When I was a kid, I’d read articles in Dragon Magazine containing detailed charts for falling or drowning damage, or weapon speed/length/weight. I can even remember a semi-serious article containing some fairly intricate rules on telling jokes for the Jester class.
And I found every bit of it fascinating even if, like my ill fated attempt at a Latin class, it left me utterly befuddled. As a result, my interest began to wane as AD&D continued to pile on the rules and we began to drift to other systems. We played RIFTS for the world, not the rules and we tended to ignore everything but the combat system anyway. It was rare that anyone wanted to play a straight magic-user or psi since there was a reason the game called regular humans, “squishies”. What Palladium ultimately left me with is a deep distaste for character sheets with long lists of skills and overall incongruous game mechanics.
I also found other systems like WEGs Star Wars which I found to be gloriously simple and marvellously easy to play. Then there was TWERPS, one of the grand-daddies of rules-lite which I never actually got to play, but revelled in its ability to boil things down to one stat and one dice. I still have a complete set of TWERPS supplements on my game shelf.
But the one that really opened my eyes was Talislanta. I’m certain that I will gush about Tal a lot in this blog and I’ll save the raving fandom for another time, but sufficed to say seeing everything boiled down into a simple chart was nothing short of a double-rainbow moment for me in terms of how simply a game could be played.
No matter what you play, how long you have been playing, or who you play with, something or someone is going to throw you a curveball. The player is going to suggest something completely out of left-field or the game is going to go in a unexpected direction exactly like some other baseball analogy.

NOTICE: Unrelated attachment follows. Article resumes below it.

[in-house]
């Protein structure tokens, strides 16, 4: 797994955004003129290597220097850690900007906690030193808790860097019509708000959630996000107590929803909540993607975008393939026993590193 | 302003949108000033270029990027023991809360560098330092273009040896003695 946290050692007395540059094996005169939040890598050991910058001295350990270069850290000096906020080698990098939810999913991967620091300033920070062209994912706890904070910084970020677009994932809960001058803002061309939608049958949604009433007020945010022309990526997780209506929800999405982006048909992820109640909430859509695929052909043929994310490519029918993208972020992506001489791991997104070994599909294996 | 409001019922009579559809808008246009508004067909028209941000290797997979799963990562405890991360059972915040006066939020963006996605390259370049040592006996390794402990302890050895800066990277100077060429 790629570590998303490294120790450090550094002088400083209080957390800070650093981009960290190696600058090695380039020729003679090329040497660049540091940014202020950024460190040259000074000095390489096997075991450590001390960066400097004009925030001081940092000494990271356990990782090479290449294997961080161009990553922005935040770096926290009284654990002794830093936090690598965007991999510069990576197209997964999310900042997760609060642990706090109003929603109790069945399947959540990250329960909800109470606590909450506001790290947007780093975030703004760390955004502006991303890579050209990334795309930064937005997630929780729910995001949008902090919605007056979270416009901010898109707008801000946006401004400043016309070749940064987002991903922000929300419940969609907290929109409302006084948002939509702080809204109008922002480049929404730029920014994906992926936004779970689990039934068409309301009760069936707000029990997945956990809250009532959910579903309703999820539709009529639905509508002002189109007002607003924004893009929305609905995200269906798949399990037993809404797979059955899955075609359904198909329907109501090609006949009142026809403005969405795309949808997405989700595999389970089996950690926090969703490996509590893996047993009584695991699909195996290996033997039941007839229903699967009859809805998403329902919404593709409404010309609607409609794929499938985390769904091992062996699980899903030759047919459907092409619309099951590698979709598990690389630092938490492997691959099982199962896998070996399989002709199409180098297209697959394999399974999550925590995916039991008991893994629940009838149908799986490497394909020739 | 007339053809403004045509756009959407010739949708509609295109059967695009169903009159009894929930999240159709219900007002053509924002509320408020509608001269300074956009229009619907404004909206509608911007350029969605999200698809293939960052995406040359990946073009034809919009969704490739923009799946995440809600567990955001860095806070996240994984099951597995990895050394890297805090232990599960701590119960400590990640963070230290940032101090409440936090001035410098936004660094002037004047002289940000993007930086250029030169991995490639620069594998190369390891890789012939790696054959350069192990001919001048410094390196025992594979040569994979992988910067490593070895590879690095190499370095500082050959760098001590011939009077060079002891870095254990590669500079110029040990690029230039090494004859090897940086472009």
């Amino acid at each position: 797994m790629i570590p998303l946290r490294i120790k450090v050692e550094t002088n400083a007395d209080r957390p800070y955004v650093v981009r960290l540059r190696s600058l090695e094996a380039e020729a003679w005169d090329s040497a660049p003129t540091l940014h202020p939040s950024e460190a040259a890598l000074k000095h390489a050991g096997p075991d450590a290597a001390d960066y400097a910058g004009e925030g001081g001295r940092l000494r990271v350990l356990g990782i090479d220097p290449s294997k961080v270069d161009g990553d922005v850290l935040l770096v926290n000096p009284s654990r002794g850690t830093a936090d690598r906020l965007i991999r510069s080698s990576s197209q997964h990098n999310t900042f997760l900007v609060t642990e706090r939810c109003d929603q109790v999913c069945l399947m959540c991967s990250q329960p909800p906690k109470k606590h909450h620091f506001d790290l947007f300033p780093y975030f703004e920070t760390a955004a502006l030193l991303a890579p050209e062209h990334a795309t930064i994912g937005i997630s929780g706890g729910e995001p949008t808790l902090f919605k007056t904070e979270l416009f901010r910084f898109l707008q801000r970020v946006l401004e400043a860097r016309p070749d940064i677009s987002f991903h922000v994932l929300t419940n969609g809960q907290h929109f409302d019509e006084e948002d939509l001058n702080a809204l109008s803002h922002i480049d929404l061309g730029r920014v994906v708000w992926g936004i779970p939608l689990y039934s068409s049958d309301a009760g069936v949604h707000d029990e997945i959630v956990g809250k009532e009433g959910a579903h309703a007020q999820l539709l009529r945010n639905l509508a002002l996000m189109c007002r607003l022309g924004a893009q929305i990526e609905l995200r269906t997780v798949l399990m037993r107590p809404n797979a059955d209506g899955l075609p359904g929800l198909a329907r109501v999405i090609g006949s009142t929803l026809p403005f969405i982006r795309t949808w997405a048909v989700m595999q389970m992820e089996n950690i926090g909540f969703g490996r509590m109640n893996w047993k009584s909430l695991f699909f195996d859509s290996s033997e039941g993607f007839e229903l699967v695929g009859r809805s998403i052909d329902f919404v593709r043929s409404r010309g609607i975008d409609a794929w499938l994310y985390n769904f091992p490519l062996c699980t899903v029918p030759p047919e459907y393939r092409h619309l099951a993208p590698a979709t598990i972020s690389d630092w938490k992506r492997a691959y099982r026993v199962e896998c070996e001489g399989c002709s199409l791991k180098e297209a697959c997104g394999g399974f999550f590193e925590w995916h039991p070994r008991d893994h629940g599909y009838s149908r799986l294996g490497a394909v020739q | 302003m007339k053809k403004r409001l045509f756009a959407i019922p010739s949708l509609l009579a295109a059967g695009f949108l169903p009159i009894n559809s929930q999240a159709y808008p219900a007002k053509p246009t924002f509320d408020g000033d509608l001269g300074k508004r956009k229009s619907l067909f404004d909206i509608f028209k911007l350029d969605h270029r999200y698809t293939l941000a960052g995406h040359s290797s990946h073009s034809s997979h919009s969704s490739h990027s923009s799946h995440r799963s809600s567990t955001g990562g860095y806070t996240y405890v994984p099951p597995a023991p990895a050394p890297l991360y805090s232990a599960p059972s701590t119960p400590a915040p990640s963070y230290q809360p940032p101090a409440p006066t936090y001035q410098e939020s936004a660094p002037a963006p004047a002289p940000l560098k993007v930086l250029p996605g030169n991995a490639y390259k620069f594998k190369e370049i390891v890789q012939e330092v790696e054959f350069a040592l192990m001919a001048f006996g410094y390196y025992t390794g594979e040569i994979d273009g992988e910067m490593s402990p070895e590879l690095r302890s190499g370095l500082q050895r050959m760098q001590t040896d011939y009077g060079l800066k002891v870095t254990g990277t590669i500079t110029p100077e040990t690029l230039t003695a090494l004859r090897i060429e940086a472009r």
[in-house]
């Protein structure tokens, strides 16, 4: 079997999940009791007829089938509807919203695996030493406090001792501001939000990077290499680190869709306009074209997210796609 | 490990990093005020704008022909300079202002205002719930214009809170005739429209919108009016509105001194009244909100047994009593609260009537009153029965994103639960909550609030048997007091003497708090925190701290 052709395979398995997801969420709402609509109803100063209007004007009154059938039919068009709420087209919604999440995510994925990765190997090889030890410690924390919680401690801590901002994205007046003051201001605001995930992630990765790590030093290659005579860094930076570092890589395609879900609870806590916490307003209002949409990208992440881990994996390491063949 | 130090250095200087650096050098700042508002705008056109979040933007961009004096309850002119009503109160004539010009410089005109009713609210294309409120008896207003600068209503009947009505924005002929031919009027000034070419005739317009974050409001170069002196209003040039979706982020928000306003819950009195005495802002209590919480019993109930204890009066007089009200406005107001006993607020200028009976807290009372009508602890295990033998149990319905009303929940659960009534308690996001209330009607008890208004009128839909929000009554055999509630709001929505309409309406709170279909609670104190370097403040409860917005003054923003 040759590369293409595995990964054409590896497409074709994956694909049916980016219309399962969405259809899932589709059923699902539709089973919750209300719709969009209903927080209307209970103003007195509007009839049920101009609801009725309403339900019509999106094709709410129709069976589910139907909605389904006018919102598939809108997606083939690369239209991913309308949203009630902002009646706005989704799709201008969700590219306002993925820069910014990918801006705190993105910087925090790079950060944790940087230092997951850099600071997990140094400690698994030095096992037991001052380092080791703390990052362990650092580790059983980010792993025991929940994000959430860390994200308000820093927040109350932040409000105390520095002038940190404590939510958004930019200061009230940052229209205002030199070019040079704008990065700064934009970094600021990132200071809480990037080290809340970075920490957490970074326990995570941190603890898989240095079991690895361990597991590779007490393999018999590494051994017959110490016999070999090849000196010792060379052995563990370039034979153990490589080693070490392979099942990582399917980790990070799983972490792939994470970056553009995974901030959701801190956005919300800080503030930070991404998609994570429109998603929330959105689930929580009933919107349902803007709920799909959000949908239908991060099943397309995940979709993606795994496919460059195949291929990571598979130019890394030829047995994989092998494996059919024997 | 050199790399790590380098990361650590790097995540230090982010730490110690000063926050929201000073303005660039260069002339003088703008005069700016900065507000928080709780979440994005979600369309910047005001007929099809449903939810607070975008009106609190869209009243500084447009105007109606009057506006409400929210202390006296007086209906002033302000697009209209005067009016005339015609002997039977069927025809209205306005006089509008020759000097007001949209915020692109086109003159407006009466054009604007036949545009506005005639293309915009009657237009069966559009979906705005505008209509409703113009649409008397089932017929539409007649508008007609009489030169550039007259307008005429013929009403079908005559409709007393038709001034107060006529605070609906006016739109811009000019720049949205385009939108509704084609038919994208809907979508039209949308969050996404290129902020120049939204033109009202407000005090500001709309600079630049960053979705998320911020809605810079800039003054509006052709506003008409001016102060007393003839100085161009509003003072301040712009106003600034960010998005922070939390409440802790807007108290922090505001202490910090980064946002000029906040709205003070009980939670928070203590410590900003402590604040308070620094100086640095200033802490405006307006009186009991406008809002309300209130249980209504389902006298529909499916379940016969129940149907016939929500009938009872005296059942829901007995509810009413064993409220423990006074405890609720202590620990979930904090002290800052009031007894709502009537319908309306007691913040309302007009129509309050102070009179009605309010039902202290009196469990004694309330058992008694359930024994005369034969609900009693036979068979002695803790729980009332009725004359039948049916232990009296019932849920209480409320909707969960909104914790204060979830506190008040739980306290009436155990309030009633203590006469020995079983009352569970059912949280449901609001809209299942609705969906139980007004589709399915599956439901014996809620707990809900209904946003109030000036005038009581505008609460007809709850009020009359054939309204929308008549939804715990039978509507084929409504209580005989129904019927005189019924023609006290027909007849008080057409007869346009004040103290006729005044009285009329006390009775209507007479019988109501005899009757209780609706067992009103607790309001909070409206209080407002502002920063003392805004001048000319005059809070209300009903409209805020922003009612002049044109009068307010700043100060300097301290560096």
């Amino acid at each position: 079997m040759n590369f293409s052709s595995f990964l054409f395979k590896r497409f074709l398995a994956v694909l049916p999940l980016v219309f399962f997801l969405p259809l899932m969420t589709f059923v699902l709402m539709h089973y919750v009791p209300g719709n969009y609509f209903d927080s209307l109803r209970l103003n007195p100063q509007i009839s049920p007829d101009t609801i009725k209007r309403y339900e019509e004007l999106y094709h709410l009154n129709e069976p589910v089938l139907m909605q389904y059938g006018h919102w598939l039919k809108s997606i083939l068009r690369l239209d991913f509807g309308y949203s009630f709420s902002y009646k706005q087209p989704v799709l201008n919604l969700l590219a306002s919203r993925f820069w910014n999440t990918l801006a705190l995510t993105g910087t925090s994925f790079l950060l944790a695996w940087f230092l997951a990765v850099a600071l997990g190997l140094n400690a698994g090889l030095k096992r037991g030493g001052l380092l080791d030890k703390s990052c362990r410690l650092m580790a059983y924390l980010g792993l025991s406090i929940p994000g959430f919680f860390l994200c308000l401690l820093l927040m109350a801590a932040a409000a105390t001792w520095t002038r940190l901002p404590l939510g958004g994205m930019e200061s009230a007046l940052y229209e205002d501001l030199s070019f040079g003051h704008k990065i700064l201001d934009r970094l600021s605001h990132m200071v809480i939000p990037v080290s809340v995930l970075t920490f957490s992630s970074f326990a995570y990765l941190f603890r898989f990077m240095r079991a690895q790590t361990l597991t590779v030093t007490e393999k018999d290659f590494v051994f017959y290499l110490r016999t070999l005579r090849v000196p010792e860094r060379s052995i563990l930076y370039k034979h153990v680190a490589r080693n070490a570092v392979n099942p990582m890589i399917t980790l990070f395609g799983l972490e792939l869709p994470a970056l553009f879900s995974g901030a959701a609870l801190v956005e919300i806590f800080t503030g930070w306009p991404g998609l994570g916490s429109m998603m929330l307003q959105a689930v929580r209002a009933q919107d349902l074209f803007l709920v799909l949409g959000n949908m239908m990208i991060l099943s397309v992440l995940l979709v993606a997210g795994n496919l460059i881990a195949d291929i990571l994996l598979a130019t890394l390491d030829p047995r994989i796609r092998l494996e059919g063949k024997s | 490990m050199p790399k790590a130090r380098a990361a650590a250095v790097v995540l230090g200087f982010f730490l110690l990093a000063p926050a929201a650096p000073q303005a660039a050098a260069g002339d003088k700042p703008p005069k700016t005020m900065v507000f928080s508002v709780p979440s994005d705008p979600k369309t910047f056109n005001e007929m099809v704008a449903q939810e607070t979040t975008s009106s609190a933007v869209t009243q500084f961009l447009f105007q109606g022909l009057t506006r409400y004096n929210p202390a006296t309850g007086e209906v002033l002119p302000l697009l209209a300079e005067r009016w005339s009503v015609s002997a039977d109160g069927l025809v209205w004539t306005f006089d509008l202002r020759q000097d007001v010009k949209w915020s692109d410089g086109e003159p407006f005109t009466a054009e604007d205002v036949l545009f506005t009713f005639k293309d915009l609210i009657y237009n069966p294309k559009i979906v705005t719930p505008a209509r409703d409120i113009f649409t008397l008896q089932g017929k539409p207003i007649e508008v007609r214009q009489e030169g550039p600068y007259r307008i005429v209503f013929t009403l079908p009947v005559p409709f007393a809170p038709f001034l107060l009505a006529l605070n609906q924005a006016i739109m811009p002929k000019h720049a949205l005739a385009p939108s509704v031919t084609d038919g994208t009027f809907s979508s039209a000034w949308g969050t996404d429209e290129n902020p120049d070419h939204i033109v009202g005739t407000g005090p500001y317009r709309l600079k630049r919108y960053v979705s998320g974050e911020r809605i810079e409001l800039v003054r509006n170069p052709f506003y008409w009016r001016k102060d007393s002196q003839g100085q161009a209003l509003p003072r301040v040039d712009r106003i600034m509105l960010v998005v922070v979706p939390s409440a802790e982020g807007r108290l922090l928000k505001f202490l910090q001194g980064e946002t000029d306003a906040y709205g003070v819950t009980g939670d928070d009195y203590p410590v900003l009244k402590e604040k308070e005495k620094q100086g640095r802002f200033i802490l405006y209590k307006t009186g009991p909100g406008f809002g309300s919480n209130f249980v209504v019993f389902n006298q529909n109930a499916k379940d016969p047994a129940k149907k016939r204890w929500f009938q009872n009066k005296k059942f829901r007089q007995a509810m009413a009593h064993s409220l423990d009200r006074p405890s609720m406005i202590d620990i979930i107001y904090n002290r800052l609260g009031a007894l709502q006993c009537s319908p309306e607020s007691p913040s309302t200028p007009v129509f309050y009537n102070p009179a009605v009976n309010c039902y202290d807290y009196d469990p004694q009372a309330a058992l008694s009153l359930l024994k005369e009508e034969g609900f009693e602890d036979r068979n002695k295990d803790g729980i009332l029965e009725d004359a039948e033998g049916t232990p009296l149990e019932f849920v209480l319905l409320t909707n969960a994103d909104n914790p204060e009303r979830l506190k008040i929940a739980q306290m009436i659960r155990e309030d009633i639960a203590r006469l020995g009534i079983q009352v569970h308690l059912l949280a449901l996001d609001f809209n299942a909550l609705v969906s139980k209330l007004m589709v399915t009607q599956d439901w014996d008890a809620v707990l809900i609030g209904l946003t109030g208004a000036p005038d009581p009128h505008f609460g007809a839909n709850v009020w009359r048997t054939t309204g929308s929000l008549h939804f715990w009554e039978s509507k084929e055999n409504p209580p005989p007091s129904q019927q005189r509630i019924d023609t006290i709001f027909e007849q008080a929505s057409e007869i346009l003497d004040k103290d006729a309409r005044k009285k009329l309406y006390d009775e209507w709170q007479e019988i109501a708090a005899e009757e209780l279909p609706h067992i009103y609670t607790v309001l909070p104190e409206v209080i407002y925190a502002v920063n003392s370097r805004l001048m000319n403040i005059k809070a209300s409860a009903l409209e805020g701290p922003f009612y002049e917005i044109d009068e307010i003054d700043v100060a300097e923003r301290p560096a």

In order to compensate for this, the game must have a specific rule for every scenario, or an overall system that any scenario can be plugged into. Talislanta did this with a chart outlining success rolls for Combat, Magic and Skills/Everything else. Want to know how long your character can tread water in full armour before the other PCs realize he fell down the well? You can either find that specific article in Dragon Magazine, or simply make a Swimming skill roll with modifiers for the armour, strength and time on one easy chart. Maybe the rules don’t specifically cover falling in a well in full armour, but the overall system is flexible enough for the GM to improvise a solution that the player will accept.
I can certainly see the appeal of having a rule for every scenario, and every scenario its rule. For tech-heavy games, this is almost a must. But my natural inclination will always be towards simpler systems and has deeply influenced me both as a GM, and as a game designer. While the rules are the framework of the game and should be adhearded to, they should never get in the way of good game.